Jan. 23 (Bloomberg) -- South Sudan’s government and rebel forces may sign a cease-fire accord today that includes an agreement for Ugandan troops to withdraw from the country.
Opposition forces are preparing to sign a deal in the Ethiopian capital, Addis Ababa, rebel spokesman Mabior Garang said in a phone interview today from the city where the the seven-nation Intergovernmental Authority on Development is mediating talks between the two sides. The agreement will be signed at 5 p.m., IGAD said in an e-mailed invitation to the ceremony.
The accord excludes the rebels’ earlier demand for the “immediate release” of 11 detainees held without charge since violence erupted in the country on Dec. 15, Garang said. “We’re not putting it as a pre-condition, we’re ready to sign whatever IGAD tells us to sign and that doesn’t include immediate release.”
Fighting broke out in South Sudan after President Salva Kiir accused former Vice President Riek Machar of trying to stage a coup, a charge Machar denies. The dispute escalated into clashes between members of Kiir’s ethnic Dinka community and Machar’s Nuer group. The death toll in the conflict is approaching 10,000, according to the Brussels-based International Crisis Group, while the United Nations says half a million people have fled their homes.
Ugandan forces who arrived in the country last month “should start redeploying with immediate effect within 24 hours,” Garang said. The troops helped South Sudanese forces recapture territory seized by the rebels, Ugandan President Yoweri Museveni said on Jan. 15.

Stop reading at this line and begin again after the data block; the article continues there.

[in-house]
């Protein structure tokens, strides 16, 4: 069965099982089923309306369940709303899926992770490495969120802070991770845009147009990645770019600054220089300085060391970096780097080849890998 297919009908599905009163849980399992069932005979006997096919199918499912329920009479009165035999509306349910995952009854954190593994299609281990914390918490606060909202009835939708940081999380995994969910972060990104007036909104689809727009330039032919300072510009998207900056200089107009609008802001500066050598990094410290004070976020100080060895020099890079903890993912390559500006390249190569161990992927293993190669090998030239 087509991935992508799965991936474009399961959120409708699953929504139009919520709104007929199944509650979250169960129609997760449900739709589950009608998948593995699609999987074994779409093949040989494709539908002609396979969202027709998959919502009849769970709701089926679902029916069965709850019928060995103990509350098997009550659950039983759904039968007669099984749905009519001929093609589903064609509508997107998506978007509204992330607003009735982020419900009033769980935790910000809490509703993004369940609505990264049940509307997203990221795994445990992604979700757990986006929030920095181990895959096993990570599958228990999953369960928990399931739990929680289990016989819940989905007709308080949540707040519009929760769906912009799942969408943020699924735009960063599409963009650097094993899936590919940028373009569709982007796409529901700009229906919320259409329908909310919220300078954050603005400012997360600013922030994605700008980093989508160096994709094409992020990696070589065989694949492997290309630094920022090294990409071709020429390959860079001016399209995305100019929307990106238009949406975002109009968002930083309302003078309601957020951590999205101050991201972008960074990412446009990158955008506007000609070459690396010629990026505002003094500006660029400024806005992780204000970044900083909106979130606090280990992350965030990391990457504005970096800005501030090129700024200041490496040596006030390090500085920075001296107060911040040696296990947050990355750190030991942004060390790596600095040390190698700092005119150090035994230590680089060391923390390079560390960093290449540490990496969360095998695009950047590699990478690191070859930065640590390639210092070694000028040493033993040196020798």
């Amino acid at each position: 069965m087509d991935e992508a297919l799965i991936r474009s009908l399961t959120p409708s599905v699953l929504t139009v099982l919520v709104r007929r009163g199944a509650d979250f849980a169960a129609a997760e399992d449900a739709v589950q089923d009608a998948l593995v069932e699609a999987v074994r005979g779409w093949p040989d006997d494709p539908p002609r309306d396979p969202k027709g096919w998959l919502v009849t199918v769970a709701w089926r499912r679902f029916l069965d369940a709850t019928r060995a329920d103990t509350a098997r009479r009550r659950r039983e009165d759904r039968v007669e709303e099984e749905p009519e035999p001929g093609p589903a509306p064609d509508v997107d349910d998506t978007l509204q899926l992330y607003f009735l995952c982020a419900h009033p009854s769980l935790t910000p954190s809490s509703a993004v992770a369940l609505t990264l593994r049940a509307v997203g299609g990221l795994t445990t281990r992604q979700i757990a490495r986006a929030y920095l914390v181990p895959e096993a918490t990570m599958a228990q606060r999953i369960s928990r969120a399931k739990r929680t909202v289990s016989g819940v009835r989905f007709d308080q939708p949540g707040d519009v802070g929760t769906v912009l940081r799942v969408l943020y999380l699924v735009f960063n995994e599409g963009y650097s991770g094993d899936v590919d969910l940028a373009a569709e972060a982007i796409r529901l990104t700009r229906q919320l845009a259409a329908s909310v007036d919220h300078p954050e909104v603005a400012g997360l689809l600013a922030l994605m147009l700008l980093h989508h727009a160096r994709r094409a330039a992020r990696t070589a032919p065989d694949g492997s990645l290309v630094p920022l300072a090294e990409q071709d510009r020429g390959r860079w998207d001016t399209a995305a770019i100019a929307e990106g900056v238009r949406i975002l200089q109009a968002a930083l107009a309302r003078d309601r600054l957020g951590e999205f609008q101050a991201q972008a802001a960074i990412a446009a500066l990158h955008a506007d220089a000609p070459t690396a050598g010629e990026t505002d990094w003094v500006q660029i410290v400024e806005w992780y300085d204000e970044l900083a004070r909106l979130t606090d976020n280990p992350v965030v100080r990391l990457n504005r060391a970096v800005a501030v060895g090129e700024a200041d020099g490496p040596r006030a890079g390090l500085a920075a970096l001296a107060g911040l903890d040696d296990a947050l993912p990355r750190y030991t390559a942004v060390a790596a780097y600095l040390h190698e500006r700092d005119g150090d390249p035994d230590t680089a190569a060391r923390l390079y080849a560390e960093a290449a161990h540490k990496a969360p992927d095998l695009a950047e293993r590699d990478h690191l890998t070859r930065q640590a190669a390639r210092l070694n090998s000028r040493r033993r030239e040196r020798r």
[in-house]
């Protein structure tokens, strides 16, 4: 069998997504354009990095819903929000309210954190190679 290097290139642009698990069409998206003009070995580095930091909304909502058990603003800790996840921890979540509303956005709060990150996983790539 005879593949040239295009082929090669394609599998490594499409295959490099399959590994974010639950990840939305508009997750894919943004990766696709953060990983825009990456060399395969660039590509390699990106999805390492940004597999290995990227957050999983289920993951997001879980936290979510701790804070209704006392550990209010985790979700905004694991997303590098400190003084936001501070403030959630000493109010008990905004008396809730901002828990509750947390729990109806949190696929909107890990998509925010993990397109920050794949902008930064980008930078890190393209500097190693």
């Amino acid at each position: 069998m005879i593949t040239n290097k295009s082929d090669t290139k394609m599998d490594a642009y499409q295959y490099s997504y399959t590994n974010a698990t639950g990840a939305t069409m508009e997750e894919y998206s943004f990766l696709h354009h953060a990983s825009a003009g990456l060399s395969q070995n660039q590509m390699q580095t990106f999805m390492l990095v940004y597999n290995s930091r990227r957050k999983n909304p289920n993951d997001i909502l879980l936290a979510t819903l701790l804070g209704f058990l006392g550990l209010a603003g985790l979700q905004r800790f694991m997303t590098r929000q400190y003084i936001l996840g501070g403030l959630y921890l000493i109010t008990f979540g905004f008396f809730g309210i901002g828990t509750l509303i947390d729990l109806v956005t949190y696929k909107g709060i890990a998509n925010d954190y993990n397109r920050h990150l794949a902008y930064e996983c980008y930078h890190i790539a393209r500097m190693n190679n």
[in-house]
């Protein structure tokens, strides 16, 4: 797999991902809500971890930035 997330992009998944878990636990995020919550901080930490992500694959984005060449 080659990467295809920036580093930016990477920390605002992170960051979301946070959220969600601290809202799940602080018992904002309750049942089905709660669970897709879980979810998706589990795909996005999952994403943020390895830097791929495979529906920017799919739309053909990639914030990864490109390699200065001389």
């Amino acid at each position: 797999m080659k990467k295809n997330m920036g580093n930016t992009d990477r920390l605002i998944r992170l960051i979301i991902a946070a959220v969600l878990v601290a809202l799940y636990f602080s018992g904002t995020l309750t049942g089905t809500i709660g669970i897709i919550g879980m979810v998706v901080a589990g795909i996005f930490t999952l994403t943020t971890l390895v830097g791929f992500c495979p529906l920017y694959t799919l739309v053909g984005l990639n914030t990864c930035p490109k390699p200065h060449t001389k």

There’s “no commitment” in the agreement for the government to take action on the detainees, Garang said. Rebels instead expect IGAD and the international community to secure the release of the “wrongly incarcerated” prisoners, who would decide on their release whether to join Machar’s rebellion, he said. “If the government doesn’t release them we will cross that bridge when we get there,” Garang said.
South Sudan has sub-Saharan Africa’s largest oil reserves after Nigeria and Angola, according to BP Plc data. Since gaining independence in July 2011, it’s been exporting its crude through pipelines across Sudan. The violence has halted most of South Sudan’s oil production, Linda Thomas-Greenfield, assistant secretary of state for African affairs, told the U.S. Senate Foreign Relations Committee earlier this month.
Companies including China National Petroleum Corp. and India’s Oil & Natural Gas Corp. have evacuated employees from the country.
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